How did so many former Emmy hosts wind up on the same stage? Who was that strange guy side-stepping off screen behind host Neil Patrick Harris? What was cut from the show as it went into overtime? TV Guide Magazine ...
How did so many former Emmy hosts wind up on the same stage? Who was that strange guy side-stepping off screen behind host Neil Patrick Harris? What was cut from the show as it went into overtime? TV Guide Magazine sat down with 65th Emmy Awards executive producer Ken Ehrlich backstage at the Nokia Theatre immediately after the show to get some background on this year's televised ceremony.
TV Guide Magazine: You managed to get former Emmy hosts Jimmy Kimmel, Jane Lynch, Jimmy Fallon and Conan O'Brien on stage to help Neil Patrick Harris open the show. How did that come about?Ehrlich: They all like and respect each other. Once you've been through it and you've done this, you want to help the other guy. That's what this was. It moved around from one idea to another. And each one of these guys contributed something: Fallon said, "I think I'd like to tap dance my way out." Conan said he wanted to play the strident, wizened old host. Neil came up with the idea for Jane, which was a great joke: "I don't think that anyone who saw you when you hosted thought you were a woman." And Kimmel was really helpful. It was really Neil's idea to bring in Kevin Spacey [where Spacey, channeling his House of Cards persona Frank Underwood, commented on the proceedings straight to the camera].
TV Guide Magazine: Was Spacey game, or did you have to do some coaxing?Ehrlich: He was game. He might have been the first or second guy that said yes [to participating in the opener]. We always wanted Tina Fey and Amy Poehler to pay it off in the end. I had booked them to be the first pair of presenters anyway, so it was logical for them to have a part in it. We rehearsed it for a half-hour, maybe 40 minutes [on Saturday] and then [on Sunday] at 4:30 I asked for everyone to meet in Neil's dressing room. We ran it twice in Neil's dressing room, and that's it. It was loose and that was probably part of the charm, it didn't feel over-rehearsed.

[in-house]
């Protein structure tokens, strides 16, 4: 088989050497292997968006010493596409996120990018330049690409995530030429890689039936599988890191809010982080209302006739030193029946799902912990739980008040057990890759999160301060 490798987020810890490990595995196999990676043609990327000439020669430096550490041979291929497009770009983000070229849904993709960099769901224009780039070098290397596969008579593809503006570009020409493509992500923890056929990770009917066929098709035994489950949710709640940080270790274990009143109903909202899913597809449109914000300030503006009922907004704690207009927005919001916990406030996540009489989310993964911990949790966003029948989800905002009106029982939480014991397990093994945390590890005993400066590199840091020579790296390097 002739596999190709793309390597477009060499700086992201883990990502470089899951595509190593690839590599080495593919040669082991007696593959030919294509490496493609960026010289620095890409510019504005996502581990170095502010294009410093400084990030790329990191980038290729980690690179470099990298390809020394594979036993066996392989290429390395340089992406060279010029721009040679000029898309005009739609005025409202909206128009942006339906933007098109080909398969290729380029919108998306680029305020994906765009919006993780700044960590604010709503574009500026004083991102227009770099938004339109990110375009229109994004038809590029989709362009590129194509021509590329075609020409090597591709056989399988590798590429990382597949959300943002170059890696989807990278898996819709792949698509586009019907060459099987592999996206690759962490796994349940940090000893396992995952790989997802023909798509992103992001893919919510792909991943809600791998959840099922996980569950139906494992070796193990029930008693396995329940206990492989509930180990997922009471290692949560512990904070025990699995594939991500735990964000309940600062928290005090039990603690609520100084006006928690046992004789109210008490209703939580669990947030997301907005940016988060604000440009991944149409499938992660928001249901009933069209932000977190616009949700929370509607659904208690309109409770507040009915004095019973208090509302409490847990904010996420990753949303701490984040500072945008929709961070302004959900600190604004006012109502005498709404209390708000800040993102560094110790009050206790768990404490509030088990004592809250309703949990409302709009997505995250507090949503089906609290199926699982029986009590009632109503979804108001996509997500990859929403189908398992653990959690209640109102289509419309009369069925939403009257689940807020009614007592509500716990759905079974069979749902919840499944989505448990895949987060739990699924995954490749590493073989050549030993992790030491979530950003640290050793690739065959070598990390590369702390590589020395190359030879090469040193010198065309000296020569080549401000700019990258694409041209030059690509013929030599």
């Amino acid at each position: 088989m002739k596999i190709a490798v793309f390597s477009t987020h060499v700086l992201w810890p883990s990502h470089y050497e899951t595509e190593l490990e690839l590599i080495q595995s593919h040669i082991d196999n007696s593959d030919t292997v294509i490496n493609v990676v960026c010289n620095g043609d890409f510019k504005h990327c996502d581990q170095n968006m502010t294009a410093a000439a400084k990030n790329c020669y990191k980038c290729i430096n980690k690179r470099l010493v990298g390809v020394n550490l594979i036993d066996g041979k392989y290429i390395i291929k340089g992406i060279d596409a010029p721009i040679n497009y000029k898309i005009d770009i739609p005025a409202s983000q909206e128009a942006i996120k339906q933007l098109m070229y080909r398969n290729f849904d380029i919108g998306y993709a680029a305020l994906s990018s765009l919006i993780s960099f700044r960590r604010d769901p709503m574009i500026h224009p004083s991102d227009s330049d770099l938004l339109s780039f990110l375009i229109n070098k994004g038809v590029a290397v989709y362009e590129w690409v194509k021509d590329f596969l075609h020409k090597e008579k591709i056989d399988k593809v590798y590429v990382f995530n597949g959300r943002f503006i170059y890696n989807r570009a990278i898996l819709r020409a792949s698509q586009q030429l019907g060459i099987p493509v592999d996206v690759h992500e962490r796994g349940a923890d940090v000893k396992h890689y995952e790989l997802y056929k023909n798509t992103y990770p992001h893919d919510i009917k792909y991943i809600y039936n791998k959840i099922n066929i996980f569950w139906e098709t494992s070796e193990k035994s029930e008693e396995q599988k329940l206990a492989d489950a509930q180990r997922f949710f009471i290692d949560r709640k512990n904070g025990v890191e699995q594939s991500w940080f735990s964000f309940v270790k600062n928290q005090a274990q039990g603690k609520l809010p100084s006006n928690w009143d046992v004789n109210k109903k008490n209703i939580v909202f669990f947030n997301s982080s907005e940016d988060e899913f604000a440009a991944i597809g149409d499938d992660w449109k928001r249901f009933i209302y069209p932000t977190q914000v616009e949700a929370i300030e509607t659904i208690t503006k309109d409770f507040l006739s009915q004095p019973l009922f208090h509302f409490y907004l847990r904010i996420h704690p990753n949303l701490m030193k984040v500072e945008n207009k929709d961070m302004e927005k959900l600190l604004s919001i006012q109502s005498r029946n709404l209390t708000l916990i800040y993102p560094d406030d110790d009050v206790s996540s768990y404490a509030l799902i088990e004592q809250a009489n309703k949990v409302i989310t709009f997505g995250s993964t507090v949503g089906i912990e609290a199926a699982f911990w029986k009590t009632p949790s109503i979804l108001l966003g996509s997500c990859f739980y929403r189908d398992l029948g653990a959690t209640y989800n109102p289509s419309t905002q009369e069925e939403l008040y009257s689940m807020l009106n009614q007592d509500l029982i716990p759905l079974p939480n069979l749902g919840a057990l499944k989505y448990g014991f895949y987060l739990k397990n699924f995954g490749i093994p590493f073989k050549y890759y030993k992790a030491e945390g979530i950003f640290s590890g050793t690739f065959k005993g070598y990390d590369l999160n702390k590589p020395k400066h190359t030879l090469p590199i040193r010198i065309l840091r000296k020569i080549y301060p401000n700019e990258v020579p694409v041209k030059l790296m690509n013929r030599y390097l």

TV Guide Magazine: You mentioned there were other ideas, was there anything else you kicked around for the opener?Ehrlich: Nothing that was really substantive. The writers were good about this. You start with 20 ideas and by the time you're through, 10 of them go away and hopefully the best 10 survive the cut.
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TV Guide Magazine: Talk about not doing a musical number to open the show.Ehrlich: That was never considered. I had lunch with Neil two months ago when we started this process, and there was one mind: "I don't want to open with a musical number because I don't want to compete with myself hosting the Tonys." And I said, "I don't want you to open the show with a musical number. I don't want to compete with you on the Tonys." So we came up with this compartmentalized film opening, followed by a live bit. The writers and Neil and myself came up with the broad strokes for the idea, and Troy Miller added what I think is the perfect touch. We shot Neil in one day, two weeks ago. I think there are 900 different clips in that spot.
TV Guide Magazine: Did this rule of one representative speaking at the podium help move things along?Ehrlich: I was monitoring closely this year and I don't think anyone felt they were cut off, like five years ago when Matt Weiner [Mad Men] went to the mat saying, "How could they cut me off? I had so much more to say." I think we were very fair to people. In the letter we sent out to nominees, I told them, "So many of you have been here before. You know what this is about and you know what you have to do. All we ask is you respect what we have to do."
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TV Guide Magazine: There was a moment on the show when Neil Patrick Harris was making an announcement, and a man behind him (identified by other outlets as writer Paul Greenberg) looked mortified to be on camera and side-stepped on stage. Was that a gag or a goof?Ehrlich: He was one of our writers. That was planned. It was one of those moments we put in there so someone would ask, "What was that all about?" It was part of the show.